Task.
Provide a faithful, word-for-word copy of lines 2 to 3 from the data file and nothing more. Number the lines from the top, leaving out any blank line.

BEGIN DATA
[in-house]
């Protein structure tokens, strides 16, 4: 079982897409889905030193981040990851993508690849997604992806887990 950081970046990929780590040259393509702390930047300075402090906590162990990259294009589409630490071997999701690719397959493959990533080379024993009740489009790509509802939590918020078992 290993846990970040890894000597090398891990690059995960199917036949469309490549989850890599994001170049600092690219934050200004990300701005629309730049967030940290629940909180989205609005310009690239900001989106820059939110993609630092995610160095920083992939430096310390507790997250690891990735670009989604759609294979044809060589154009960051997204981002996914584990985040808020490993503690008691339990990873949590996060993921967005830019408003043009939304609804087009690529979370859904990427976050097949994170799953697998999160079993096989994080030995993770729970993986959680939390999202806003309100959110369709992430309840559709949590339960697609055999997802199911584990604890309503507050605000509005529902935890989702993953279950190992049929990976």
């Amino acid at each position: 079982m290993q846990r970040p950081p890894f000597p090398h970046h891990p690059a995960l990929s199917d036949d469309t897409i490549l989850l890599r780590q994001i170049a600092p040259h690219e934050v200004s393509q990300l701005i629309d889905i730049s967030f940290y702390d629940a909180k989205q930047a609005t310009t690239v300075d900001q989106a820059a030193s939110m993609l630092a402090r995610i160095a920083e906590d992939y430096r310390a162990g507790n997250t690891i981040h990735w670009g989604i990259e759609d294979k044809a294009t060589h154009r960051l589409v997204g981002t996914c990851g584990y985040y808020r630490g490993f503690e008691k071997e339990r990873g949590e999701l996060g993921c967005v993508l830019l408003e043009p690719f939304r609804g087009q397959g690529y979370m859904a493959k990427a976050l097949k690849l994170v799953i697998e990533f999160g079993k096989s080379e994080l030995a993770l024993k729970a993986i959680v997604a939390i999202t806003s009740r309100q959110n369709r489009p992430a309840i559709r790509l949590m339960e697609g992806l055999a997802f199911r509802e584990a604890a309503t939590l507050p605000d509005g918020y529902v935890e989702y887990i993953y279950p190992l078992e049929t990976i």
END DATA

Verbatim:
């Protein structure tokens, strides 16, 4: 079982897409889905030193981040990851993508690849997604992806887990 950081970046990929780590040259393509702390930047300075402090906590162990990259294009589409630490071997999701690719397959493959990533080379024993009740489009790509509802939590918020078992 290993846990970040890894000597090398891990690059995960199917036949469309490549989850890599994001170049600092690219934050200004990300701005629309730049967030940290629940909180989205609005310009690239900001989106820059939110993609630092995610160095920083992939430096310390507790997250690891990735670009989604759609294979044809060589154009960051997204981002996914584990985040808020490993503690008691339990990873949590996060993921967005830019408003043009939304609804087009690529979370859904990427976050097949994170799953697998999160079993096989994080030995993770729970993986959680939390999202806003309100959110369709992430309840559709949590339960697609055999997802199911584990604890309503507050605000509005529902935890989702993953279950190992049929990976």
């Amino acid at each position: 079982m290993q846990r970040p950081p890894f000597p090398h970046h891990p690059a995960l990929s199917d036949d469309t897409i490549l989850l890599r780590q994001i170049a600092p040259h690219e934050v200004s393509q990300l701005i629309d889905i730049s967030f940290y702390d629940a909180k989205q930047a609005t310009t690239v300075d900001q989106a820059a030193s939110m993609l630092a402090r995610i160095a920083e906590d992939y430096r310390a162990g507790n997250t690891i981040h990735w670009g989604i990259e759609d294979k044809a294009t060589h154009r960051l589409v997204g981002t996914c990851g584990y985040y808020r630490g490993f503690e008691k071997e339990r990873g949590e999701l996060g993921c967005v993508l830019l408003e043009p690719f939304r609804g087009q397959g690529y979370m859904a493959k990427a976050l097949k690849l994170v799953i697998e990533f999160g079993k096989s080379e994080l030995a993770l024993k729970a993986i959680v997604a939390i999202t806003s009740r309100q959110n369709r489009p992430a309840i559709r790509l949590m339960e697609g992806l055999a997802f199911r509802e584990a604890a309503t939590l507050p605000d509005g918020y529902v935890e989702y887990i993953y279950p190992l078992e049929t990976i």